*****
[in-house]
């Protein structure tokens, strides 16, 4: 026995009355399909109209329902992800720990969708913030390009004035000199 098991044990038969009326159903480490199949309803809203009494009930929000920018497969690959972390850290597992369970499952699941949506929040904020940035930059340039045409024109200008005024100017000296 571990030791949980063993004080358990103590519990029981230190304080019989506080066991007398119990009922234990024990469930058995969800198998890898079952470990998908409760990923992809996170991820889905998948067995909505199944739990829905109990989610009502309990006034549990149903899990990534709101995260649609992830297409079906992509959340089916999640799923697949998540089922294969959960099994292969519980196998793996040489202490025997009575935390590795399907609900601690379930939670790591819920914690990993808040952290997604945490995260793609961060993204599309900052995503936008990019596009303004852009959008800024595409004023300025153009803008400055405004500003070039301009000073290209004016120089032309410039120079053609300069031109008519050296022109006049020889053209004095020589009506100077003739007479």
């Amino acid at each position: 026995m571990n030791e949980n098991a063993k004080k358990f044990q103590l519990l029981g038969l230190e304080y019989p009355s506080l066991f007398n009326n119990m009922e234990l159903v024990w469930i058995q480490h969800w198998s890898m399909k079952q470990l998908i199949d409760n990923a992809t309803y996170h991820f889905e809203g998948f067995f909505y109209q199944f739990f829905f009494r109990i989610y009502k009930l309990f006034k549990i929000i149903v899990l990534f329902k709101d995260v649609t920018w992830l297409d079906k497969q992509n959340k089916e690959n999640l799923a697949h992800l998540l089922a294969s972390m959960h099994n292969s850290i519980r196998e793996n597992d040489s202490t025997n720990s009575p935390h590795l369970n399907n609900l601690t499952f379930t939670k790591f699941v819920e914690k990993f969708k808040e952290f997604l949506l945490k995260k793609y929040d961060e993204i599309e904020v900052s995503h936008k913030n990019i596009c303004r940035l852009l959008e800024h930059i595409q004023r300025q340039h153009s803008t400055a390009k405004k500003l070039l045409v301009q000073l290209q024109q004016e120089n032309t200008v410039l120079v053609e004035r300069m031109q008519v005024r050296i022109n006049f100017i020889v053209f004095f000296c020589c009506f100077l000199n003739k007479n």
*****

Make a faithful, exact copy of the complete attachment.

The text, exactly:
[in-house]
């Protein structure tokens, strides 16, 4: 026995009355399909109209329902992800720990969708913030390009004035000199 098991044990038969009326159903480490199949309803809203009494009930929000920018497969690959972390850290597992369970499952699941949506929040904020940035930059340039045409024109200008005024100017000296 571990030791949980063993004080358990103590519990029981230190304080019989506080066991007398119990009922234990024990469930058995969800198998890898079952470990998908409760990923992809996170991820889905998948067995909505199944739990829905109990989610009502309990006034549990149903899990990534709101995260649609992830297409079906992509959340089916999640799923697949998540089922294969959960099994292969519980196998793996040489202490025997009575935390590795399907609900601690379930939670790591819920914690990993808040952290997604945490995260793609961060993204599309900052995503936008990019596009303004852009959008800024595409004023300025153009803008400055405004500003070039301009000073290209004016120089032309410039120079053609300069031109008519050296022109006049020889053209004095020589009506100077003739007479």
């Amino acid at each position: 026995m571990n030791e949980n098991a063993k004080k358990f044990q103590l519990l029981g038969l230190e304080y019989p009355s506080l066991f007398n009326n119990m009922e234990l159903v024990w469930i058995q480490h969800w198998s890898m399909k079952q470990l998908i199949d409760n990923a992809t309803y996170h991820f889905e809203g998948f067995f909505y109209q199944f739990f829905f009494r109990i989610y009502k009930l309990f006034k549990i929000i149903v899990l990534f329902k709101d995260v649609t920018w992830l297409d079906k497969q992509n959340k089916e690959n999640l799923a697949h992800l998540l089922a294969s972390m959960h099994n292969s850290i519980r196998e793996n597992d040489s202490t025997n720990s009575p935390h590795l369970n399907n609900l601690t499952f379930t939670k790591f699941v819920e914690k990993f969708k808040e952290f997604l949506l945490k995260k793609y929040d961060e993204i599309e904020v900052s995503h936008k913030n990019i596009c303004r940035l852009l959008e800024h930059i595409q004023r300025q340039h153009s803008t400055a390009k405004k500003l070039l045409v301009q000073l290209q024109q004016e120089n032309t200008v410039l120079v053609e004035r300069m031109q008519v005024r050296i022109n006049f100017i020889v053209f004095f000296c020589c009506f100077l000199n003739k007479n």